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FEBS Lett. 2003 Jun 5;544(1-3):69-73.

Snorkeling of lysine side chains in transmembrane helices: how easy can it get?

Author information

1
Department of Biochemistry of Membranes, Center for Biomembranes and Lipid Enzymology, Institute of Biomembranes, Utrecht University, Padualaan 8, The Netherlands. erik.strandberg@ioc.uka.de

Abstract

Transmembrane segments of proteins are often flanked by lysine residues. The side chains of these residues may snorkel, i.e. they may bury themselves with their aliphatic part in the hydrophobic region of the lipid bilayer, while positioning the charged amino group in the more polar interface. Here we estimate the free energy cost of snorkeling from thermodynamical calculations based on studies with synthetic transmembrane peptides [Strandberg et al. (2002) Biochemistry 41, 7190-7198]. The value is estimated to be between 0.07 and 0.7 kcal mol(-1) for a lysine side chain. This very low value indicates that snorkeling may be a common process, which should be taken into consideration both in experimental and in theoretical studies on protein-lipid interactions.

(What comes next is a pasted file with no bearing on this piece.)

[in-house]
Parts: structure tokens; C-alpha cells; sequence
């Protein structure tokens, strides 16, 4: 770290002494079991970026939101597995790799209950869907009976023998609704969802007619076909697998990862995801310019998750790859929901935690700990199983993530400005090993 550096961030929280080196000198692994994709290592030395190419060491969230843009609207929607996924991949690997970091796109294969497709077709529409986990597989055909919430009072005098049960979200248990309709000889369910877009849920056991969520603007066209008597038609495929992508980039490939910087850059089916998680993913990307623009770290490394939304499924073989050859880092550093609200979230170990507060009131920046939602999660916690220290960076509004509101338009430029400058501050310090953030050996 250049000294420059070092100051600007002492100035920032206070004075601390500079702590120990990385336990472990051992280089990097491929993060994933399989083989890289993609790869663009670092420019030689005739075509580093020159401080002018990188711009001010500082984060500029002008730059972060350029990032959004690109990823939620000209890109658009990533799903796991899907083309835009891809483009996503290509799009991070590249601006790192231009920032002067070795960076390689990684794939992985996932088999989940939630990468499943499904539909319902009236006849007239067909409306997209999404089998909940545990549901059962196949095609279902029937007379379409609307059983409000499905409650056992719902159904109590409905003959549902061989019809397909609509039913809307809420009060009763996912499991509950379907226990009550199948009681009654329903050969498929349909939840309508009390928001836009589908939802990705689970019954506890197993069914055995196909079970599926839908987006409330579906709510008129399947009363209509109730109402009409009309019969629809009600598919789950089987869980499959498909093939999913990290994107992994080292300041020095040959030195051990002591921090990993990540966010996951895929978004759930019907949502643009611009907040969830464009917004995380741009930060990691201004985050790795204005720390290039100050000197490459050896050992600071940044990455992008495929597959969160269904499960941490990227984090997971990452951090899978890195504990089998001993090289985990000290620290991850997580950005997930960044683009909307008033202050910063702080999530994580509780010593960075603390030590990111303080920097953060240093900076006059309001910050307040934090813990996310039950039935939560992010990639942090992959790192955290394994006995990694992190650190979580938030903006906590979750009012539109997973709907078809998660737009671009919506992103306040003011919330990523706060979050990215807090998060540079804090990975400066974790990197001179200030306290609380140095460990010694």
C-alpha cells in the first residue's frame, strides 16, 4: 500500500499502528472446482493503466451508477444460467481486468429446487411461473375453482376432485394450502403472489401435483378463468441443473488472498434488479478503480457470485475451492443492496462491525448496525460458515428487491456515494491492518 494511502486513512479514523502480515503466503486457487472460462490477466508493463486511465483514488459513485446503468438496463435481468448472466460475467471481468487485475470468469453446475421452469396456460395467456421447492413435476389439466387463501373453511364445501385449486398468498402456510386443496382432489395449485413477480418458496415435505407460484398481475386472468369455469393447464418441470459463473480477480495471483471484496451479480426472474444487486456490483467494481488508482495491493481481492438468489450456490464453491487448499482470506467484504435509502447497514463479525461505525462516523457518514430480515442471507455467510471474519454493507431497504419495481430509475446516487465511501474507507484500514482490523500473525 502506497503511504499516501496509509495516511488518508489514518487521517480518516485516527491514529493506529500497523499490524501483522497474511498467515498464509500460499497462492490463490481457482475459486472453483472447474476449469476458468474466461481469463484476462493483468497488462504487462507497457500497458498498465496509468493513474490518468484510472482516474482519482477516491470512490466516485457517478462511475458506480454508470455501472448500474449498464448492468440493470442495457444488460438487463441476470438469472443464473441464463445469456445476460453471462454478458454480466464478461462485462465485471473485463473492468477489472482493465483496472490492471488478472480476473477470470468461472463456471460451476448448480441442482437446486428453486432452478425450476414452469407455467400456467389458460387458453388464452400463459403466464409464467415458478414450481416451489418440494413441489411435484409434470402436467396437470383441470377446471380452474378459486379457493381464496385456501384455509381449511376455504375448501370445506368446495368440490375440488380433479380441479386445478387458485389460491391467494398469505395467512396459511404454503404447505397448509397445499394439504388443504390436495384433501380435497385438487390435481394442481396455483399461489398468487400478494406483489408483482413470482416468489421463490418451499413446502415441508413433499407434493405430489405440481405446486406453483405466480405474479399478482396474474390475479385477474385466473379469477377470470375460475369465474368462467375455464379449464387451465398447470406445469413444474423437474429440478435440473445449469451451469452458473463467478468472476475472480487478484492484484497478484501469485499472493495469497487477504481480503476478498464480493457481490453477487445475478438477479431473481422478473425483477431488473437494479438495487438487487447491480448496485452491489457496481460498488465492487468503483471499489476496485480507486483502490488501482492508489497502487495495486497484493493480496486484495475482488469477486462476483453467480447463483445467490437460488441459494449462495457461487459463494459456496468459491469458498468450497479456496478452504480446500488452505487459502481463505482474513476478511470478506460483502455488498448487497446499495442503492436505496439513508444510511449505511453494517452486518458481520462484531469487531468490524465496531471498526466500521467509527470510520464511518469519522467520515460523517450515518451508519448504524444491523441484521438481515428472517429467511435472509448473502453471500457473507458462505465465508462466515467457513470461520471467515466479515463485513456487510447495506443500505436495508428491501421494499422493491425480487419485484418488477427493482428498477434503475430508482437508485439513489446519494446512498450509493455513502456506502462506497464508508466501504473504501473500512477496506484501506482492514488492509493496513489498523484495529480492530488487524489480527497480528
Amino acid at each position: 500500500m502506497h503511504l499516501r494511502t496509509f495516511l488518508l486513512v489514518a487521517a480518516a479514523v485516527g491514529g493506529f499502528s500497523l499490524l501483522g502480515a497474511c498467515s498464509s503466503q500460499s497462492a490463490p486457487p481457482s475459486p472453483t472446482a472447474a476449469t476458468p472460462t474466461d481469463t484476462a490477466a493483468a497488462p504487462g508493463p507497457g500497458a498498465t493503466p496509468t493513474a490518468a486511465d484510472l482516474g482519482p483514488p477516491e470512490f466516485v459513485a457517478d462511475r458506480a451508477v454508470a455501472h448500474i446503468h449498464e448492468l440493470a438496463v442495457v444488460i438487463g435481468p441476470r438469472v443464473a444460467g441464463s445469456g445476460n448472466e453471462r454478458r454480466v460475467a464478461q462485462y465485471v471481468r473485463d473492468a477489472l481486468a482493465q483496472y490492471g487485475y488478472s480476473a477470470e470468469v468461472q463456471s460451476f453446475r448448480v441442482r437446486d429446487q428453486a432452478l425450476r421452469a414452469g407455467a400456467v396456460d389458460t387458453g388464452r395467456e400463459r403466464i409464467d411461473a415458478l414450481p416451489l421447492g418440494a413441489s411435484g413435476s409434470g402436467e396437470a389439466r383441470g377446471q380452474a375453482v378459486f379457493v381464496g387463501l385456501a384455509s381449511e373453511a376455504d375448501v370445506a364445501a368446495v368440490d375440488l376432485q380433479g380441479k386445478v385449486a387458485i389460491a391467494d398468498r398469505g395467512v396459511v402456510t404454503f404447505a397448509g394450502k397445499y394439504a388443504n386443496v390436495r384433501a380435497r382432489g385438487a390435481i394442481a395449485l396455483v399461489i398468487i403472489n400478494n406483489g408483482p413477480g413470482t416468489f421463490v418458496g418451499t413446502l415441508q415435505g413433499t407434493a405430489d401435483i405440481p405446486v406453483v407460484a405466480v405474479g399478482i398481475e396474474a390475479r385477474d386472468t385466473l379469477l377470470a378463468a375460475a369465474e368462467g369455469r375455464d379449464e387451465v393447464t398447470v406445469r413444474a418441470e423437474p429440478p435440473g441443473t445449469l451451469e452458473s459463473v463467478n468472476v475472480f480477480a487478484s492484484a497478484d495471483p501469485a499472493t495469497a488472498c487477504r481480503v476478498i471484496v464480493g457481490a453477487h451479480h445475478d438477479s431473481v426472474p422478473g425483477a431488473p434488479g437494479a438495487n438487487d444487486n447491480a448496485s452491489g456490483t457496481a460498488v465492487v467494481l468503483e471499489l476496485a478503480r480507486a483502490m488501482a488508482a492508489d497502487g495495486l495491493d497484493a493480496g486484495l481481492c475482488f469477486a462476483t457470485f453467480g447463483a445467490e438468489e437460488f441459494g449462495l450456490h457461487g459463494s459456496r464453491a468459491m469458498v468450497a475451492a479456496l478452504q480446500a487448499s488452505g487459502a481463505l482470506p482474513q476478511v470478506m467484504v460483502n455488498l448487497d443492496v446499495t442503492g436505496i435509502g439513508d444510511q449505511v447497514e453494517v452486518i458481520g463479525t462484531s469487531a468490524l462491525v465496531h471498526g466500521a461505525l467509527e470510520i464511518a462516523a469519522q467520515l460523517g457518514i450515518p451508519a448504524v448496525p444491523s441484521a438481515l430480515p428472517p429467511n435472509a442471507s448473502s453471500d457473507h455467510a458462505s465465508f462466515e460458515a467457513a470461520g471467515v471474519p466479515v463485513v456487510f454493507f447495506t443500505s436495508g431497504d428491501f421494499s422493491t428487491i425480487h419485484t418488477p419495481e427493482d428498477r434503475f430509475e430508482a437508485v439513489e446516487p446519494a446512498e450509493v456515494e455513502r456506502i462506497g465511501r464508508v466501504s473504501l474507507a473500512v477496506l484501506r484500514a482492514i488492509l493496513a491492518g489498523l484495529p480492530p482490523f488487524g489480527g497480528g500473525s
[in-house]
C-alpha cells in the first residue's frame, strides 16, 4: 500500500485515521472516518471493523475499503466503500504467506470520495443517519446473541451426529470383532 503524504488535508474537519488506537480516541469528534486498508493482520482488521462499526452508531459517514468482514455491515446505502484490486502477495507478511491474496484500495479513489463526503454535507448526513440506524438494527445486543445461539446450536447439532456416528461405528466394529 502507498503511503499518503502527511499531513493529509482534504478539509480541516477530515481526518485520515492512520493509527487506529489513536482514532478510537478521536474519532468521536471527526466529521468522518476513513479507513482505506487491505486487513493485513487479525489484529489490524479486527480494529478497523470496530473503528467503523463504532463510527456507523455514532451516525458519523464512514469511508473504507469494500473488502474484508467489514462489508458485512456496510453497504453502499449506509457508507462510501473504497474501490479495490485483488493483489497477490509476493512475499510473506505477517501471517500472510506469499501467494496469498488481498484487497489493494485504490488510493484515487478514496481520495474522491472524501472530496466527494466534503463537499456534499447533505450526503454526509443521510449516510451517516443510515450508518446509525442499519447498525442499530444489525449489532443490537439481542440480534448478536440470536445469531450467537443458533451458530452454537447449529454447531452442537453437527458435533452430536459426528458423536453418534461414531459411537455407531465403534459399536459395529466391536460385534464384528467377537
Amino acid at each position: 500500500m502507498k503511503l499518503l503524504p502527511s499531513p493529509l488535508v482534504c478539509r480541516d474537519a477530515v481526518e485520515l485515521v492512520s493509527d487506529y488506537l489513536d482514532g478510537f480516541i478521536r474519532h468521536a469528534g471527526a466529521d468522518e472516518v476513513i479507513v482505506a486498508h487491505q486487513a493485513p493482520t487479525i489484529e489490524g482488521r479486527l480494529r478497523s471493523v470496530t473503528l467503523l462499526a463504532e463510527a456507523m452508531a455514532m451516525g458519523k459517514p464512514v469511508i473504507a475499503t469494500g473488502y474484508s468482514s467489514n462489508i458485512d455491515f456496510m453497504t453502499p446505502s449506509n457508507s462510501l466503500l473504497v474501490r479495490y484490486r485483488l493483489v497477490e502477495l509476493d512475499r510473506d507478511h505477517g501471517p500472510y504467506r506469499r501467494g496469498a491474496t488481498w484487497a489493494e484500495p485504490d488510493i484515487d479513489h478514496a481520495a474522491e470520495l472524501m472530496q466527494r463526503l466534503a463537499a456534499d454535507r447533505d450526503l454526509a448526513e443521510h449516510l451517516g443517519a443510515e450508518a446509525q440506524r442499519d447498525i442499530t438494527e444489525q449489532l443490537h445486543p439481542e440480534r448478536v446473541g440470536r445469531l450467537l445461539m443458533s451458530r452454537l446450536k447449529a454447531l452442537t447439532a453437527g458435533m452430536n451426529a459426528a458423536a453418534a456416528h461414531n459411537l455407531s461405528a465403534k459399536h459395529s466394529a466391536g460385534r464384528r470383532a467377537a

PMID:
12782292
DOI:
10.1016/s0014-5793(03)00475-7
[Indexed for MEDLINE]
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